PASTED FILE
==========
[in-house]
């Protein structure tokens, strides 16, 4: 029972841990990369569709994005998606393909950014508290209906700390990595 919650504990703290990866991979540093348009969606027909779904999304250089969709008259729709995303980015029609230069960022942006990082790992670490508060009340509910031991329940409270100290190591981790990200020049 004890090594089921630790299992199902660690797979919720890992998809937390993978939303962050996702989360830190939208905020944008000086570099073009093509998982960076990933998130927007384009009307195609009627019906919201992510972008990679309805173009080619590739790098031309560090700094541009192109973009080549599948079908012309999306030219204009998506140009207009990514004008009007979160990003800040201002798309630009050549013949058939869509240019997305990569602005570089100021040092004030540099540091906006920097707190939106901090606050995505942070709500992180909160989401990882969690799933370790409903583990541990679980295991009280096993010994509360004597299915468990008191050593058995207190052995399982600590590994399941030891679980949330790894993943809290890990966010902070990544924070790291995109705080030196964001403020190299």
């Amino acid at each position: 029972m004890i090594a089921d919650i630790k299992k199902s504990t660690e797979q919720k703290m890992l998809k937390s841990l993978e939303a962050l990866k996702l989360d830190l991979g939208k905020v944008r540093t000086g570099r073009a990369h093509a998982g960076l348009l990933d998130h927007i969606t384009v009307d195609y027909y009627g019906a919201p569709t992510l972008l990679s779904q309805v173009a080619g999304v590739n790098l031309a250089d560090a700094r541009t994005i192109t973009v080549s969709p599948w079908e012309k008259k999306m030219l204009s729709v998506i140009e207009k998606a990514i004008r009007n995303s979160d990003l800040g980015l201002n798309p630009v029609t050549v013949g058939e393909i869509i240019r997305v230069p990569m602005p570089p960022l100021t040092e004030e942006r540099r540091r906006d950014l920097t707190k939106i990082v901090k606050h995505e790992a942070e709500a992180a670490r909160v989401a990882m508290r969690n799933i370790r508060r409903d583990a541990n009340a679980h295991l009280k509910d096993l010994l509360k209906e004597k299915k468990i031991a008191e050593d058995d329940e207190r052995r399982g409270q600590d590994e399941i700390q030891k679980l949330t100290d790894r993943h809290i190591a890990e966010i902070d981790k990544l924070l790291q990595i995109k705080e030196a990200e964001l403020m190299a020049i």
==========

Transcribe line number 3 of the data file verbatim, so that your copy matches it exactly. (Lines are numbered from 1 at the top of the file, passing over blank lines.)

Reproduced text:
């Amino acid at each position: 029972m004890i090594a089921d919650i630790k299992k199902s504990t660690e797979q919720k703290m890992l998809k937390s841990l993978e939303a962050l990866k996702l989360d830190l991979g939208k905020v944008r540093t000086g570099r073009a990369h093509a998982g960076l348009l990933d998130h927007i969606t384009v009307d195609y027909y009627g019906a919201p569709t992510l972008l990679s779904q309805v173009a080619g999304v590739n790098l031309a250089d560090a700094r541009t994005i192109t973009v080549s969709p599948w079908e012309k008259k999306m030219l204009s729709v998506i140009e207009k998606a990514i004008r009007n995303s979160d990003l800040g980015l201002n798309p630009v029609t050549v013949g058939e393909i869509i240019r997305v230069p990569m602005p570089p960022l100021t040092e004030e942006r540099r540091r906006d950014l920097t707190k939106i990082v901090k606050h995505e790992a942070e709500a992180a670490r909160v989401a990882m508290r969690n799933i370790r508060r409903d583990a541990n009340a679980h295991l009280k509910d096993l010994l509360k209906e004597k299915k468990i031991a008191e050593d058995d329940e207190r052995r399982g409270q600590d590994e399941i700390q030891k679980l949330t100290d790894r993943h809290i190591a890990e966010i902070d981790k990544l924070l790291q990595i995109k705080e030196a990200e964001l403020m190299a020049i």